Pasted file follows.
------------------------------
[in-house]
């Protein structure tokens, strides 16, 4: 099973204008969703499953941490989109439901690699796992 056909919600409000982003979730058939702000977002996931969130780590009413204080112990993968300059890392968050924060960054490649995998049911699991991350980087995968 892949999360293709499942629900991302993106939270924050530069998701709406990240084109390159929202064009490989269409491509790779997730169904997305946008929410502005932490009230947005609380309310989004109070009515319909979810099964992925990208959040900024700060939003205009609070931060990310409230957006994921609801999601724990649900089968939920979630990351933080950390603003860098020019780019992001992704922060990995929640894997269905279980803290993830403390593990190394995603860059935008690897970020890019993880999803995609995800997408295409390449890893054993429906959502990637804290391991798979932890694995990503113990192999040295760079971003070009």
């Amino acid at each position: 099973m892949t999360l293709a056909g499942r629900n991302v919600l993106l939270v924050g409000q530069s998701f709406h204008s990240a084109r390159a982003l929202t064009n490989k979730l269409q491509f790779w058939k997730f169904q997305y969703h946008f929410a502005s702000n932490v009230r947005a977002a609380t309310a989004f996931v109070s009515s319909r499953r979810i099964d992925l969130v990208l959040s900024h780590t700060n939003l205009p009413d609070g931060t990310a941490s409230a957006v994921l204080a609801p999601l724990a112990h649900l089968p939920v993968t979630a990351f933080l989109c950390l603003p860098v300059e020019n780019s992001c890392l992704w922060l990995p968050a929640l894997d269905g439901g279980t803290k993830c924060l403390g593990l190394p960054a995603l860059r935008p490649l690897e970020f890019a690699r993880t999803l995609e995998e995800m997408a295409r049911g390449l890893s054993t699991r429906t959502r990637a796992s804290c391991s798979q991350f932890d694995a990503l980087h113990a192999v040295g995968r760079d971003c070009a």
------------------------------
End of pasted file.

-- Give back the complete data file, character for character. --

[in-house]
């Protein structure tokens, strides 16, 4: 099973204008969703499953941490989109439901690699796992 056909919600409000982003979730058939702000977002996931969130780590009413204080112990993968300059890392968050924060960054490649995998049911699991991350980087995968 892949999360293709499942629900991302993106939270924050530069998701709406990240084109390159929202064009490989269409491509790779997730169904997305946008929410502005932490009230947005609380309310989004109070009515319909979810099964992925990208959040900024700060939003205009609070931060990310409230957006994921609801999601724990649900089968939920979630990351933080950390603003860098020019780019992001992704922060990995929640894997269905279980803290993830403390593990190394995603860059935008690897970020890019993880999803995609995800997408295409390449890893054993429906959502990637804290391991798979932890694995990503113990192999040295760079971003070009």
């Amino acid at each position: 099973m892949t999360l293709a056909g499942r629900n991302v919600l993106l939270v924050g409000q530069s998701f709406h204008s990240a084109r390159a982003l929202t064009n490989k979730l269409q491509f790779w058939k997730f169904q997305y969703h946008f929410a502005s702000n932490v009230r947005a977002a609380t309310a989004f996931v109070s009515s319909r499953r979810i099964d992925l969130v990208l959040s900024h780590t700060n939003l205009p009413d609070g931060t990310a941490s409230a957006v994921l204080a609801p999601l724990a112990h649900l089968p939920v993968t979630a990351f933080l989109c950390l603003p860098v300059e020019n780019s992001c890392l992704w922060l990995p968050a929640l894997d269905g439901g279980t803290k993830c924060l403390g593990l190394p960054a995603l860059r935008p490649l690897e970020f890019a690699r993880t999803l995609e995998e995800m997408a295409r049911g390449l890893s054993t699991r429906t959502r990637a796992s804290c391991s798979q991350f932890d694995a990503l980087h113990a192999v040295g995968r760079d971003c070009a």